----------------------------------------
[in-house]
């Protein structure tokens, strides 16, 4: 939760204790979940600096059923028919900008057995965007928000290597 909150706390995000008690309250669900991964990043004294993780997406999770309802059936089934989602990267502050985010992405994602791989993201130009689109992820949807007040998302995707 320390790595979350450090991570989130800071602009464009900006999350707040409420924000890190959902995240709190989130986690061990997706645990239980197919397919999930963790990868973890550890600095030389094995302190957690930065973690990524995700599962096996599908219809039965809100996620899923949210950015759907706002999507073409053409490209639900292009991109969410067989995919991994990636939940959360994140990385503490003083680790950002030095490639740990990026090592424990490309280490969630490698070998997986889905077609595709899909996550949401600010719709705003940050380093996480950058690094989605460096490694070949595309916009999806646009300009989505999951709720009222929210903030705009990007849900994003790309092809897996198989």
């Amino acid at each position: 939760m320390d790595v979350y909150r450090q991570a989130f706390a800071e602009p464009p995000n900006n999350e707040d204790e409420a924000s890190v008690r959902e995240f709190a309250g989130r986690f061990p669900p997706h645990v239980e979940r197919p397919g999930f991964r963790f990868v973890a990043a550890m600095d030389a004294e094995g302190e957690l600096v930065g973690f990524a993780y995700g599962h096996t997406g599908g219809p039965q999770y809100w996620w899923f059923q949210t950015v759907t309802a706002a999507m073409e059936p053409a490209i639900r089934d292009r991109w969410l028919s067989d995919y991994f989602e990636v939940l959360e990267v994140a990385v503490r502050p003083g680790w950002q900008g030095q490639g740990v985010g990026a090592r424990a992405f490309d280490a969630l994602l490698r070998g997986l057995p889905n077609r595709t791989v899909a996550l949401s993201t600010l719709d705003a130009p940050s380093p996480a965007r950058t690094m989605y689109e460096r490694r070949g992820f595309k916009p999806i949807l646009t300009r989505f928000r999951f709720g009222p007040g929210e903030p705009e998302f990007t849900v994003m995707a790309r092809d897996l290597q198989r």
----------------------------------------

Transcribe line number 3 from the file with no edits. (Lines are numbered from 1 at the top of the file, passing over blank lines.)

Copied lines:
């Amino acid at each position: 939760m320390d790595v979350y909150r450090q991570a989130f706390a800071e602009p464009p995000n900006n999350e707040d204790e409420a924000s890190v008690r959902e995240f709190a309250g989130r986690f061990p669900p997706h645990v239980e979940r197919p397919g999930f991964r963790f990868v973890a990043a550890m600095d030389a004294e094995g302190e957690l600096v930065g973690f990524a993780y995700g599962h096996t997406g599908g219809p039965q999770y809100w996620w899923f059923q949210t950015v759907t309802a706002a999507m073409e059936p053409a490209i639900r089934d292009r991109w969410l028919s067989d995919y991994f989602e990636v939940l959360e990267v994140a990385v503490r502050p003083g680790w950002q900008g030095q490639g740990v985010g990026a090592r424990a992405f490309d280490a969630l994602l490698r070998g997986l057995p889905n077609r595709t791989v899909a996550l949401s993201t600010l719709d705003a130009p940050s380093p996480a965007r950058t690094m989605y689109e460096r490694r070949g992820f595309k916009p999806i949807l646009t300009r989505f928000r999951f709720g009222p007040g929210e903030p705009e998302f990007t849900v994003m995707a790309r092809d897996l290597q198989r």